As you may seen from the media, last Friday the Board of Open AI, sacked the CEO, Sam Altman. In a confusing weekend, Altman initially announced he was going to work for a new AI laboratory funded by Microsoft, before late on Monday returning to Open AI with a shake up of the Board following a rebellion by Open AI staff.
It appears the original argument has been between those wanting to speed up generative AI development and those urging a slower and more cautious approach emphasizing the importance of safety, although it may well reflect more a conflict between the stated mission of developing Artificial General Intelligence for the good of the world and Microsoft’s growing influence in using Open AI technology throughout its software suite.
But what do these corporate games mean for education? Firstly it shows that the present approach to AI development is in a state of flux. Only two weeks ago a developers event, Altman revealed a new product, GPTs, allowing users to develop their own applications based on GPT4 software. Fine, and apparently promising for education, but at the same time probably making irrelevant many of the smaller projects and enterprises trying to develop applications based on Large Language Models.
But the whole episode shows that AI is increasingly the preserve of a very small number of large corporations. And as Helen Bentham said in recent interview I has with her, in education we have become used to the development of relatively good educational technology, including Open Source.
With Generative AI we don’t know what the next developments will bring and we don’t know how much they will cost. Large Language Models are costly to develop and despite seemingly being quicker to develop, are beyond the resources of educational institutions. We know there is a strong link between technology and pedagogy. There is a danger that pedagogy will come to be determined by a small number of very wealthy technology companies. At the same time it may be that (paid for) online learning, utilising AI, replaces public educations services. Arguably it already is for language learning, with the (not for profit) company DuoLingo dominating the field.
As Riina Vuorikari recently said AI-driven systems in education and training challenge the idea of teaching professionals using their pedagogical judgement to take decisions. She pointed to the need for a “balance between human autonomy and machines, datafication of education, pedagogical models.”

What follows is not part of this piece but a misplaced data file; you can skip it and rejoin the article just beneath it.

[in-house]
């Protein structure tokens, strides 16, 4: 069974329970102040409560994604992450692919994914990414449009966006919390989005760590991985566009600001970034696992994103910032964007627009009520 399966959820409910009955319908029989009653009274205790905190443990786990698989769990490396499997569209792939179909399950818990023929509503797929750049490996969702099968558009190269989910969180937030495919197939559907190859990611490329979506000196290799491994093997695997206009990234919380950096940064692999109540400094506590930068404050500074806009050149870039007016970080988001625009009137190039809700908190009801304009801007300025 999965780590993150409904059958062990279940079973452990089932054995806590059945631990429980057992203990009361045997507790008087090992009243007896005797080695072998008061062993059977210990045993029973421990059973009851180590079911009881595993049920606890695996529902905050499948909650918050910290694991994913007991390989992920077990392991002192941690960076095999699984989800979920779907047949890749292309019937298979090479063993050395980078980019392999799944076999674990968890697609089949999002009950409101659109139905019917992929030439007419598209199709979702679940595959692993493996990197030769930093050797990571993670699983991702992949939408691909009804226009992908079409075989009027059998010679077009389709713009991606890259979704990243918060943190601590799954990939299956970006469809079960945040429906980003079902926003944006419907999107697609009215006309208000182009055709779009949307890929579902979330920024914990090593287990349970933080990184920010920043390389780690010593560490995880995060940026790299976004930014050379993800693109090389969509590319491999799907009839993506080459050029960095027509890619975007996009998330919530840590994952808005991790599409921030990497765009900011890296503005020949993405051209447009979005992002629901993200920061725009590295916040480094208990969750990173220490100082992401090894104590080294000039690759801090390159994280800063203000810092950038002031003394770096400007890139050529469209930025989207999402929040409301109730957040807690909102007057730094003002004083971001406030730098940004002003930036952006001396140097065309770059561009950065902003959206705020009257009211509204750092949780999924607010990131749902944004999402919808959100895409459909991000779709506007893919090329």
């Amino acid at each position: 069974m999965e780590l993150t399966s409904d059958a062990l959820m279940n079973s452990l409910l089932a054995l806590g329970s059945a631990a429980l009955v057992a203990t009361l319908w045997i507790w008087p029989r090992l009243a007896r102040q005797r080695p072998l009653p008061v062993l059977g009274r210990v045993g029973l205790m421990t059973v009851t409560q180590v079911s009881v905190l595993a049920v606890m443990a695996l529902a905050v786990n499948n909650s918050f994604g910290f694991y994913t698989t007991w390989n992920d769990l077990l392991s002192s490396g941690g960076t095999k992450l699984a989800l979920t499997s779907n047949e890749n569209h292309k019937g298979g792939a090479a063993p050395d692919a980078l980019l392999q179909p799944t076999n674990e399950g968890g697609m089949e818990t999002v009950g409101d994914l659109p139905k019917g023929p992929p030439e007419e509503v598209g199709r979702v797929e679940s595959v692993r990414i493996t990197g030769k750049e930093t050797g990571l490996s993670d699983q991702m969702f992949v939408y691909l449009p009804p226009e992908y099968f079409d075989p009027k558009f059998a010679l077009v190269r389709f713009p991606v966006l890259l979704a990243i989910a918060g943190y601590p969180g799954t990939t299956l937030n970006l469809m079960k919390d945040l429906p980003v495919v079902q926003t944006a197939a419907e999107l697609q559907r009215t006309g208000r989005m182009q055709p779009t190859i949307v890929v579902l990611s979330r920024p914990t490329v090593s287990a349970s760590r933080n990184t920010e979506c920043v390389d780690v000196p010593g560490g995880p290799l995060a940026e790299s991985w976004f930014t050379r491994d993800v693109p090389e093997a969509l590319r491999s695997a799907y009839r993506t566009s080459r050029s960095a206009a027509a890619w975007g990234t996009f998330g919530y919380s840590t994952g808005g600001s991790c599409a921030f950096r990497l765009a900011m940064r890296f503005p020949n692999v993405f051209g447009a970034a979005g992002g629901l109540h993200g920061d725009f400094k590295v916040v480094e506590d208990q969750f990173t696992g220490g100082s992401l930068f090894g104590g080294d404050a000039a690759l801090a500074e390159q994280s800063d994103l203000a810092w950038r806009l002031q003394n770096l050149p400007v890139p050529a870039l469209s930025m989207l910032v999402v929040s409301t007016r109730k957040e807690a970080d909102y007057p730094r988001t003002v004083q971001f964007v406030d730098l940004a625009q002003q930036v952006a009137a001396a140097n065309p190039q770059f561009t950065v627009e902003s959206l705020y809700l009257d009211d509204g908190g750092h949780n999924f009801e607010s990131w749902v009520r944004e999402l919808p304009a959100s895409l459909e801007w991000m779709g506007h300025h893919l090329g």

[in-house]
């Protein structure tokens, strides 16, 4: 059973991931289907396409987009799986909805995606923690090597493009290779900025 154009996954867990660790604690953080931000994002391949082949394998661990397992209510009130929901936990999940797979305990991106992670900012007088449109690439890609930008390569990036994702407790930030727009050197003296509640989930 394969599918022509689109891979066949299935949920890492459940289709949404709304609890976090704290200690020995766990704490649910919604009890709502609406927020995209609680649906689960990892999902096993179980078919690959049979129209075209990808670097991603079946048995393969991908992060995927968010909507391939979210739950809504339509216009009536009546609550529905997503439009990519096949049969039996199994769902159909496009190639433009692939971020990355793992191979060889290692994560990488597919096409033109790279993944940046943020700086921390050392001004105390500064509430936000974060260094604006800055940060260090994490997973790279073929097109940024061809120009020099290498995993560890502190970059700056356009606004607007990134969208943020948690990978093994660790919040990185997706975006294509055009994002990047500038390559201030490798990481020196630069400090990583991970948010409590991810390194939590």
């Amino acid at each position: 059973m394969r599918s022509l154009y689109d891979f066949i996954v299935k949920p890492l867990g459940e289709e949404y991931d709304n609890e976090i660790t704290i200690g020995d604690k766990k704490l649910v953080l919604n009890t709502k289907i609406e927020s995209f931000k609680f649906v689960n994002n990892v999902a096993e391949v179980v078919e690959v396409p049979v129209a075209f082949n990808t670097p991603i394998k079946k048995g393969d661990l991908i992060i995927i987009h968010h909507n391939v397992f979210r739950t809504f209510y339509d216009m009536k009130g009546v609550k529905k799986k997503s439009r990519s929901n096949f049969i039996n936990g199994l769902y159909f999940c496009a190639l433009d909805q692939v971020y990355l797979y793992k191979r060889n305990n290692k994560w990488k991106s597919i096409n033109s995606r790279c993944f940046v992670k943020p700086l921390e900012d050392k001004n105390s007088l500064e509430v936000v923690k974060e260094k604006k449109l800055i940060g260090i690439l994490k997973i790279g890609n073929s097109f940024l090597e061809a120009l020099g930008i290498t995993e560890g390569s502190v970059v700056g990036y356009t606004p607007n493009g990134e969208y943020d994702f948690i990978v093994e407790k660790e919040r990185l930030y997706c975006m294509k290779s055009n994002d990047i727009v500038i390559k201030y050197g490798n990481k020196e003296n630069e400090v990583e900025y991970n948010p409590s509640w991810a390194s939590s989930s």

UNESCO Guidance discussed EdGPT:
“EdGPT models are trained with specific data to serve educational purposes. In other words, EdGPT aims to refine the model that has been derived from massive amounts of general training data with smaller amounts of high quality, domain-specific education data.”
But Fengchun Miao, UNESCO Chief, Unit for Technology and AI in Education has questioned this approach:
“Taking into consideration the scale of funding, data, computing, and technology capacities needed to train foundation models, whether this is the right direction is contestable.”
He wonders if sing a much smaller scale of and much more static education data will loss the advantages of the large Language Models and how can cultural and linguistic diversity be reflected in EdGPT models?Like other commentators he asks what should be the boundary between human agency and the machine agency in pedagogy and how can human agency be protected while motivating human creativity ?
What seems incontestable is the need for closer collaboration between educational technologists, software developers and pedagogic researchers and practitioners in developing and evaluating AI tools for education.
Finally, returning to pedagogy, Chris Goodall says:
While it’s important that we always strive to refine AI tools, it’s vital to maintain a balance. Accepting that AI will never be entirely devoid of faults allows to using AI as a vehicle to teach AI literacy, resilience and adaptability in our students. It’s in the unpredictable and imperfect interactions with AI that I have learnt most and that students will learn to navigate complexities, think critically, and develop a problem-solving mindset.